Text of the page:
Cigarette butts, plastic filters and other remnants of smoked cigarettes can pollute soil, beaches and waterways. Studies have also shown that cigarette waste is harmful to wildlife.
- A study of the effects of roadside waste on soil found that patterns of hydrocarbon levels in the soil were similar to those of littered cigarette butts. This indicates that the chemicals in the soil had seeped out of cigarette butts. Some hydrocarbons are carcinogenic.
- Cigarette butts cause pollution by being carried, as runoff, to drains and from there to rivers, beaches and oceans.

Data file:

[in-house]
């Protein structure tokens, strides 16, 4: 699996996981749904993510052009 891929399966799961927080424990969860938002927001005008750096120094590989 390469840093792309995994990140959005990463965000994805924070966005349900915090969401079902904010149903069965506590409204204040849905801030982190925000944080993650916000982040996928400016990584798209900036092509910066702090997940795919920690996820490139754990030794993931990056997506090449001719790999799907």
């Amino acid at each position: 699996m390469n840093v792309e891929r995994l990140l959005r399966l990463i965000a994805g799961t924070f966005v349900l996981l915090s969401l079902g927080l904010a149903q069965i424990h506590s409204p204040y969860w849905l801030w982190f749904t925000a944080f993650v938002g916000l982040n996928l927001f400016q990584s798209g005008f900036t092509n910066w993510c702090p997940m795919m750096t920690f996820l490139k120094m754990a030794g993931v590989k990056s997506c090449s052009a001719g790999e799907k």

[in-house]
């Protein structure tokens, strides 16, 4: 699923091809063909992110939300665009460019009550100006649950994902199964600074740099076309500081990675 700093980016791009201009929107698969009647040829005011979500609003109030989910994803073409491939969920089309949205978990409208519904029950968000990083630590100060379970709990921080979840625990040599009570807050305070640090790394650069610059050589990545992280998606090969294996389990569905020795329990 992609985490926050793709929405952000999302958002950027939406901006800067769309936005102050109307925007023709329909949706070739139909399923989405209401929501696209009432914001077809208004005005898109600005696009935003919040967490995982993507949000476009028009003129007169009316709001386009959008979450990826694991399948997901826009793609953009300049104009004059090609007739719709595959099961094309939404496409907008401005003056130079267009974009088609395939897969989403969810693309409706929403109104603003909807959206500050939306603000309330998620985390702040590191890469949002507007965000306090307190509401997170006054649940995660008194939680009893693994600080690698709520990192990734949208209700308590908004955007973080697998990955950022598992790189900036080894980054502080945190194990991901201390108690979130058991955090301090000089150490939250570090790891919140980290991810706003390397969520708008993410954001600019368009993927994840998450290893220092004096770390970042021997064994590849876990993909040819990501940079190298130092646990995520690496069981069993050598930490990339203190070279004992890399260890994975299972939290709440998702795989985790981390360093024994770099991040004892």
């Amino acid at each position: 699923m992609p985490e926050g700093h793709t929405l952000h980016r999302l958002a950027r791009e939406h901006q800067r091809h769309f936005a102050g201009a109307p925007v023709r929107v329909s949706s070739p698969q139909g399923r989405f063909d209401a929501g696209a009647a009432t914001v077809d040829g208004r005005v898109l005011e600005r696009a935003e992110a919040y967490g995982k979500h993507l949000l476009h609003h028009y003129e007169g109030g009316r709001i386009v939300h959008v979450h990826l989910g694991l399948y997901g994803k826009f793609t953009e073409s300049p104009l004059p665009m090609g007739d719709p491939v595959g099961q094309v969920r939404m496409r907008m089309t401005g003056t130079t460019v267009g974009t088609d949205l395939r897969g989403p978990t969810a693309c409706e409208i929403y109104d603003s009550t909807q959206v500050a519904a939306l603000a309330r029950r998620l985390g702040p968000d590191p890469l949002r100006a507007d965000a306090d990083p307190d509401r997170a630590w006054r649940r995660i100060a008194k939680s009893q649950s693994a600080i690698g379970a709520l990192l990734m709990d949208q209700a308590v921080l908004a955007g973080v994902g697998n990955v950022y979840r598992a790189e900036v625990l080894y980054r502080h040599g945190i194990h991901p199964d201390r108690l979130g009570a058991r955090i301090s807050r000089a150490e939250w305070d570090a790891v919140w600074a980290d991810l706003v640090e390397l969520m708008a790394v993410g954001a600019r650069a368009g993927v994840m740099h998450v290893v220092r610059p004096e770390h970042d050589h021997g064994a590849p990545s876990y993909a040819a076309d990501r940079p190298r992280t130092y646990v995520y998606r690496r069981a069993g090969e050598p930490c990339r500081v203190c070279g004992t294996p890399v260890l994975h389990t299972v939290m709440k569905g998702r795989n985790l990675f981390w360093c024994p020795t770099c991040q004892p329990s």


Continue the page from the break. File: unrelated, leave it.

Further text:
- Preliminary studies show that organic compounds (such as nicotine, pesticide residues and metal) seep from cigarette butts into aquatic ecosystems, becoming acutely toxic to fish and microorganisms.
- In one laboratory study, the chemicals that leached from a single cigarette butt (soaked for 24 hours in a liter of water) released enough toxins to kill 50 percent of the saltwater and freshwater fish exposed to it for 96 hours.
- Another laboratory study found that cigarette butts can be a point source for heavy metal contamination in water, which may harm local organisms.